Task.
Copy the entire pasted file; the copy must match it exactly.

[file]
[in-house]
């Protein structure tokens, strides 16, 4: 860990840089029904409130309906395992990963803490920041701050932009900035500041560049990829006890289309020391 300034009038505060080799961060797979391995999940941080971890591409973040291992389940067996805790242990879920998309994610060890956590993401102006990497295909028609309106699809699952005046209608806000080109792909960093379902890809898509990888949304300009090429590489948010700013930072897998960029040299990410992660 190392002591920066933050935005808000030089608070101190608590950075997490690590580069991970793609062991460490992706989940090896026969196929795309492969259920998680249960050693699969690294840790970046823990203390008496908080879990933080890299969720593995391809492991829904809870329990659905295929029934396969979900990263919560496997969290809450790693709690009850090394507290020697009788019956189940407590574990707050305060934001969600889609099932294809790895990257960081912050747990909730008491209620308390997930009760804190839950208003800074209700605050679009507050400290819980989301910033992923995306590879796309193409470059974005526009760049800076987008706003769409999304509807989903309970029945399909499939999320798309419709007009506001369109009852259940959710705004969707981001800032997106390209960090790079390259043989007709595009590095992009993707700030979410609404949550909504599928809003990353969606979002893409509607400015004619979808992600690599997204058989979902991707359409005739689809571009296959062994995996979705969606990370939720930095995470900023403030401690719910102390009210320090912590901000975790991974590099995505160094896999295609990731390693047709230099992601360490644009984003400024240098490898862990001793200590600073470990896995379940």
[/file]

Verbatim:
[in-house]
């Protein structure tokens, strides 16, 4: 860990840089029904409130309906395992990963803490920041701050932009900035500041560049990829006890289309020391 300034009038505060080799961060797979391995999940941080971890591409973040291992389940067996805790242990879920998309994610060890956590993401102006990497295909028609309106699809699952005046209608806000080109792909960093379902890809898509990888949304300009090429590489948010700013930072897998960029040299990410992660 190392002591920066933050935005808000030089608070101190608590950075997490690590580069991970793609062991460490992706989940090896026969196929795309492969259920998680249960050693699969690294840790970046823990203390008496908080879990933080890299969720593995391809492991829904809870329990659905295929029934396969979900990263919560496997969290809450790693709690009850090394507290020697009788019956189940407590574990707050305060934001969600889609099932294809790895990257960081912050747990909730008491209620308390997930009760804190839950208003800074209700605050679009507050400290819980989301910033992923995306590879796309193409470059974005526009760049800076987008706003769409999304509807989903309970029945399909499939999320798309419709007009506001369109009852259940959710705004969707981001800032997106390209960090790079390259043989007709595009590095992009993707700030979410609404949550909504599928809003990353969606979002893409509607400015004619979808992600690599997204058989979902991707359409005739689809571009296959062994995996979705969606990370939720930095995470900023403030401690719910102390009210320090912590901000975790991974590099995505160094896999295609990731390693047709230099992601360490644009984003400024240098490898862990001793200590600073470990896995379940």